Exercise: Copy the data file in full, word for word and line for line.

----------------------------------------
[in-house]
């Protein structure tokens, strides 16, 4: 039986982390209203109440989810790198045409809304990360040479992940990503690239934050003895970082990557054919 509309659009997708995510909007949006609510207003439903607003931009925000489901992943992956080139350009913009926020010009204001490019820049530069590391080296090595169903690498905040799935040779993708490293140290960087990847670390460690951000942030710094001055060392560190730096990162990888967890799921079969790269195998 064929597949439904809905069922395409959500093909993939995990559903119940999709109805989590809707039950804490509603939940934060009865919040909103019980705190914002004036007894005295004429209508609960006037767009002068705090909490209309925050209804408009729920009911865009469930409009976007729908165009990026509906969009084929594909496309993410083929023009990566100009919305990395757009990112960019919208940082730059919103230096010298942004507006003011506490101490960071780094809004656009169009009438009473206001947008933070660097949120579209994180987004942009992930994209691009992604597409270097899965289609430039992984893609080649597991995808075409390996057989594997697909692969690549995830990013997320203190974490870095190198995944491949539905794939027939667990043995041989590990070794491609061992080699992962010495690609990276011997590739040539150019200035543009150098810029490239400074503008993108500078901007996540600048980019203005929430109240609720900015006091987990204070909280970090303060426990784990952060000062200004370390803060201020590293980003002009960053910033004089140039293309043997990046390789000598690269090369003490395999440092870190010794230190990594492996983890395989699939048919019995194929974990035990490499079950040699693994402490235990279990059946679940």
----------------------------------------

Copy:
[in-house]
């Protein structure tokens, strides 16, 4: 039986982390209203109440989810790198045409809304990360040479992940990503690239934050003895970082990557054919 509309659009997708995510909007949006609510207003439903607003931009925000489901992943992956080139350009913009926020010009204001490019820049530069590391080296090595169903690498905040799935040779993708490293140290960087990847670390460690951000942030710094001055060392560190730096990162990888967890799921079969790269195998 064929597949439904809905069922395409959500093909993939995990559903119940999709109805989590809707039950804490509603939940934060009865919040909103019980705190914002004036007894005295004429209508609960006037767009002068705090909490209309925050209804408009729920009911865009469930409009976007729908165009990026509906969009084929594909496309993410083929023009990566100009919305990395757009990112960019919208940082730059919103230096010298942004507006003011506490101490960071780094809004656009169009009438009473206001947008933070660097949120579209994180987004942009992930994209691009992604597409270097899965289609430039992984893609080649597991995808075409390996057989594997697909692969690549995830990013997320203190974490870095190198995944491949539905794939027939667990043995041989590990070794491609061992080699992962010495690609990276011997590739040539150019200035543009150098810029490239400074503008993108500078901007996540600048980019203005929430109240609720900015006091987990204070909280970090303060426990784990952060000062200004370390803060201020590293980003002009960053910033004089140039293309043997990046390789000598690269090369003490395999440092870190010794230190990594492996983890395989699939048919019995194929974990035990490499079950040699693994402490235990279990059946679940």